Imitation Exercise – ‘Short Talks’ by Anne Carson

The following is what resulted from an exercise in imitation from Kelcey Parker’s W301 – Fiction class. Content is our own, though structure and style to some extent is an imitation of a piece read in class I’m imitating a section of Short Talks by Anne Carson, from The Anchor Book of New American Short Stories.

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On Writers (Perpetuus Starvingi)

It is breaths of the small and raspy variety that Franz Kafka is struggling to partake in. Tuberculosis has made his throat so painful it is impossible for him to eat. His hair is still neat, his humor as dry and empty as his stomach. Starving. Artist. It is while contemplating this that I cannot quit wondering what he might have thought of life imitating art. He may be his hunger artist, he may be his Gregor, perhaps his Condemned, but certainly, certainly—his Traveler.

On Kafkaesque

The weight of a decision, the culminating velocity of fear cripples everyone. Look at all those terrified people in Kafka’s black little worlds. The worlds are not that far apart, nor that far away from us—perhaps a mere heart attack or two away—and he keeps doing it, keeps showing us what we really are, teaching us the realities of a world without a net. We asked him why he does this, over and over. The first sign of the beginning of understanding is the wish to die, he revealed without speaking. He offered a tour of what he had learned most recently and we thought better of it, taking bits of electricity into our hearts until it was too bright to read the words on the page. The sound of them turning—his breaths again and again.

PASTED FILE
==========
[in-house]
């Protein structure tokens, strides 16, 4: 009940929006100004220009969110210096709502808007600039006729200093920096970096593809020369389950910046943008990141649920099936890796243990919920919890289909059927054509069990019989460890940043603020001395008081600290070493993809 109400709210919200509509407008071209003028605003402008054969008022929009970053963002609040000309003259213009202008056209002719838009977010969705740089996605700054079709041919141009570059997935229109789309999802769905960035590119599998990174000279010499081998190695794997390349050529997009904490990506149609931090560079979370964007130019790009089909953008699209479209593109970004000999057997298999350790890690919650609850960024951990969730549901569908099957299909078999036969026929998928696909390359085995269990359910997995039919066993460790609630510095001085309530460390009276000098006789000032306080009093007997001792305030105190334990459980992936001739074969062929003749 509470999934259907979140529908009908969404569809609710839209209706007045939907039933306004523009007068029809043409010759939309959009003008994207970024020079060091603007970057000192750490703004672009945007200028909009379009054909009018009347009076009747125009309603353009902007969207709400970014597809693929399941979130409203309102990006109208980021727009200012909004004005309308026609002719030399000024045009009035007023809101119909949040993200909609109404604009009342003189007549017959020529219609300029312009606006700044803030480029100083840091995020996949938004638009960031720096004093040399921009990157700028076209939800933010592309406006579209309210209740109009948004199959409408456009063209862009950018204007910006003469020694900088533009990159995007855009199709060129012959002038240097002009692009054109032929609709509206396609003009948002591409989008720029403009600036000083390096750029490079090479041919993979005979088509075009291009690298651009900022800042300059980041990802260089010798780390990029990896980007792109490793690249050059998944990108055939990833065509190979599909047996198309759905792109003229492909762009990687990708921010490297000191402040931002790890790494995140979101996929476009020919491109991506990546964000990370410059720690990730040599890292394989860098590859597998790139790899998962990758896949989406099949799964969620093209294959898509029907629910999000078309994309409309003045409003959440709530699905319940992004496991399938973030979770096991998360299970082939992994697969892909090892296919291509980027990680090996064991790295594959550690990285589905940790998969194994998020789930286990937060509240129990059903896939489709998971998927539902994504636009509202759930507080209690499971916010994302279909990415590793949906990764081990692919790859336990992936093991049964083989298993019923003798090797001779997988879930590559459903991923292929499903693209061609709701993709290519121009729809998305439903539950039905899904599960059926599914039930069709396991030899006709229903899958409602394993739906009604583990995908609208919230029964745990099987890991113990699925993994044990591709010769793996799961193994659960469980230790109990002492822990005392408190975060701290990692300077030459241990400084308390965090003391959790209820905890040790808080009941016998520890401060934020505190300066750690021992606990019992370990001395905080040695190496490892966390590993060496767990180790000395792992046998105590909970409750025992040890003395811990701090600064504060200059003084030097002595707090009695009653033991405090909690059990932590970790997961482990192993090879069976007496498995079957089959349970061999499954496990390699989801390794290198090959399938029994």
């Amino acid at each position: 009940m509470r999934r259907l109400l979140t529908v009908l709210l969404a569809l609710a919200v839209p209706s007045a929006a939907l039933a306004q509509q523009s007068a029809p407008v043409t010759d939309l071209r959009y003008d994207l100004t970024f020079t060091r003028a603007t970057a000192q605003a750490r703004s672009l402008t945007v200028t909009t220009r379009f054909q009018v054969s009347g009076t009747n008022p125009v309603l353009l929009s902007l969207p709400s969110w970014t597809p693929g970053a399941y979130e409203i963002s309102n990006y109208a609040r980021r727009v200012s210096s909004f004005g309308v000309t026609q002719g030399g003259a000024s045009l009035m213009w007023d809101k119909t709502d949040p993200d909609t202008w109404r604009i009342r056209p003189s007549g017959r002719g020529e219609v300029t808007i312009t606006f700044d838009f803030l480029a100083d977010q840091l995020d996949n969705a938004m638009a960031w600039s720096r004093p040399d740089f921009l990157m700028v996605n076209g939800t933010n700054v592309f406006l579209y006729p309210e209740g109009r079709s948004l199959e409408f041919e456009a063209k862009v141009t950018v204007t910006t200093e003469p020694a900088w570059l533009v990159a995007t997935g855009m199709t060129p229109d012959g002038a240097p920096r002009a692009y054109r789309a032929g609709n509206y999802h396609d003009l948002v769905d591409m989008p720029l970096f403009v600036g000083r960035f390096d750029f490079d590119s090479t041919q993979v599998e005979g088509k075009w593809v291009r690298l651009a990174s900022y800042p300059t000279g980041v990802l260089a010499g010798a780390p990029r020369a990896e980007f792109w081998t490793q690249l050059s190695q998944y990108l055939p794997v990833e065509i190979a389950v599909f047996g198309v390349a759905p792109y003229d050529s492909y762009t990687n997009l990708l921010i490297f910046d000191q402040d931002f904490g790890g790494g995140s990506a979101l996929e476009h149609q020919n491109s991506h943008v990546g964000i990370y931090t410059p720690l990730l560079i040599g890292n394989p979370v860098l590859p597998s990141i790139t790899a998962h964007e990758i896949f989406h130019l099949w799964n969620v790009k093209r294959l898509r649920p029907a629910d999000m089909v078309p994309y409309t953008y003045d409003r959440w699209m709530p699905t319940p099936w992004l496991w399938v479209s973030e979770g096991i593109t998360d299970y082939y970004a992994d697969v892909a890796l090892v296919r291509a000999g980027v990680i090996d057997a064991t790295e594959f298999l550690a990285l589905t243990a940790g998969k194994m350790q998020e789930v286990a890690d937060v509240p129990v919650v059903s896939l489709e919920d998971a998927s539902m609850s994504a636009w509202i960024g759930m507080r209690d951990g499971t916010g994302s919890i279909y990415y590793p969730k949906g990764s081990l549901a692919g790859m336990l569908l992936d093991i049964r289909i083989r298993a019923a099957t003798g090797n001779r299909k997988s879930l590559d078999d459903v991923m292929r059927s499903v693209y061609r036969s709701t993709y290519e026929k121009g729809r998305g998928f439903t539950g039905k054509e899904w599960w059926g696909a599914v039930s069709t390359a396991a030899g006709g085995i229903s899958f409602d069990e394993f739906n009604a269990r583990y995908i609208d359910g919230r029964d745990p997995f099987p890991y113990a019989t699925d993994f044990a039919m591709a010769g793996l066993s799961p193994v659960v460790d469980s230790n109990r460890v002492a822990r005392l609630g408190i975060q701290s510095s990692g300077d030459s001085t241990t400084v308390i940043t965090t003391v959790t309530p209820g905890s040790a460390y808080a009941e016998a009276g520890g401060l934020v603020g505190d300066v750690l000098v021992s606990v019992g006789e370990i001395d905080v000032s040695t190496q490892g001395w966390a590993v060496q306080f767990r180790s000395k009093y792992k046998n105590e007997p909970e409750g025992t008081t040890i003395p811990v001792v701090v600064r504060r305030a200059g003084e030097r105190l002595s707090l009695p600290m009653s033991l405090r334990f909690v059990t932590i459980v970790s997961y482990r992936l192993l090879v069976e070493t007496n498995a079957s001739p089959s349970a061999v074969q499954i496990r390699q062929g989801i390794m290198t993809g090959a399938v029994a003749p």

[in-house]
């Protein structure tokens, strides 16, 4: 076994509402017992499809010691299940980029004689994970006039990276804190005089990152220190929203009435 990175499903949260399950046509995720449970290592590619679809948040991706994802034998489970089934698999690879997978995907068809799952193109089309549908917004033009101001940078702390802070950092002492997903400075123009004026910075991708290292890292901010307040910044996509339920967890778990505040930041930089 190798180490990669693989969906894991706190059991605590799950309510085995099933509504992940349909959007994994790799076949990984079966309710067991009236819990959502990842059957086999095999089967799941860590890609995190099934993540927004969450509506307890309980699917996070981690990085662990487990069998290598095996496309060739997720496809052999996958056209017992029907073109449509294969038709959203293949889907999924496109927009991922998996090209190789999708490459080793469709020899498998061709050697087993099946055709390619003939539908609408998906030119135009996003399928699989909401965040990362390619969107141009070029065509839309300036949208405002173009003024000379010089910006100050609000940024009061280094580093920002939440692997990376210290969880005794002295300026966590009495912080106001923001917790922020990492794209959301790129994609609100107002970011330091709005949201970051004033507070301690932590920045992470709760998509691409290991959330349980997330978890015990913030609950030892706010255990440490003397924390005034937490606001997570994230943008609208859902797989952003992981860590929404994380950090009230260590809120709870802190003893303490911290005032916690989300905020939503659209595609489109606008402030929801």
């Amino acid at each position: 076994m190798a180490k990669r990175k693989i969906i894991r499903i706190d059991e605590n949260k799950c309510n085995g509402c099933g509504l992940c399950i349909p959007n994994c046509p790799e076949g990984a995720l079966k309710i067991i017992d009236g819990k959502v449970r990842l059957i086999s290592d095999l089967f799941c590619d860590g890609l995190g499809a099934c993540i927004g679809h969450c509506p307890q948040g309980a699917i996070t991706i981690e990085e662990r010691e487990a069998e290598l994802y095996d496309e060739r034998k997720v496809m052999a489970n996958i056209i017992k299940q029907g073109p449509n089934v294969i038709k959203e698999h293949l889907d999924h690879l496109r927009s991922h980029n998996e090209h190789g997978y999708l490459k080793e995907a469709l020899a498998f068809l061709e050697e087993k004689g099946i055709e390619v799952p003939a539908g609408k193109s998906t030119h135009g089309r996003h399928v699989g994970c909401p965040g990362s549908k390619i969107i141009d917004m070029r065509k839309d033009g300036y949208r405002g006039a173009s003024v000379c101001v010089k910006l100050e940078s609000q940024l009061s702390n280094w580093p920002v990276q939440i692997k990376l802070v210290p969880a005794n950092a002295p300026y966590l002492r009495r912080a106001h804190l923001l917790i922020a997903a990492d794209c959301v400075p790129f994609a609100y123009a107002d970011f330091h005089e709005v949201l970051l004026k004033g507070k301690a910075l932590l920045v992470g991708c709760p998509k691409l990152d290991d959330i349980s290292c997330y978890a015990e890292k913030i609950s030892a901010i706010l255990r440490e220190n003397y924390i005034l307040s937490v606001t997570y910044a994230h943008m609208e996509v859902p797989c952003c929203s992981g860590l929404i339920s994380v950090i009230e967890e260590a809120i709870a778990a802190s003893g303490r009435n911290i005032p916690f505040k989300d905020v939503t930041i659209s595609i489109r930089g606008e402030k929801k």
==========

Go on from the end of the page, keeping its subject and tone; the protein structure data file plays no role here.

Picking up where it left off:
On Kafka About His Statue in Prague

Uncanny. The likeness is stunning! But who is that strange fellow astride my shoulders?

On Betrayal Among Friends

Kafka’s final request to his friend Max Brod was that all of his work be burned, unread. Modesty and socially-anxious, in light of even death, should perhaps be our portrait for all things Kafkaesque.

One thought on “Imitation Exercise – ‘Short Talks’ by Anne Carson”

  1. This is pretty interesting. But I don’t think I have enough context to really comment. Maybe if I read Carson’s piece. What you’re saying about Kafka, though, almost seems too easy. Maybe it seems imitated — like a ripoff. Maybe that’s the point.

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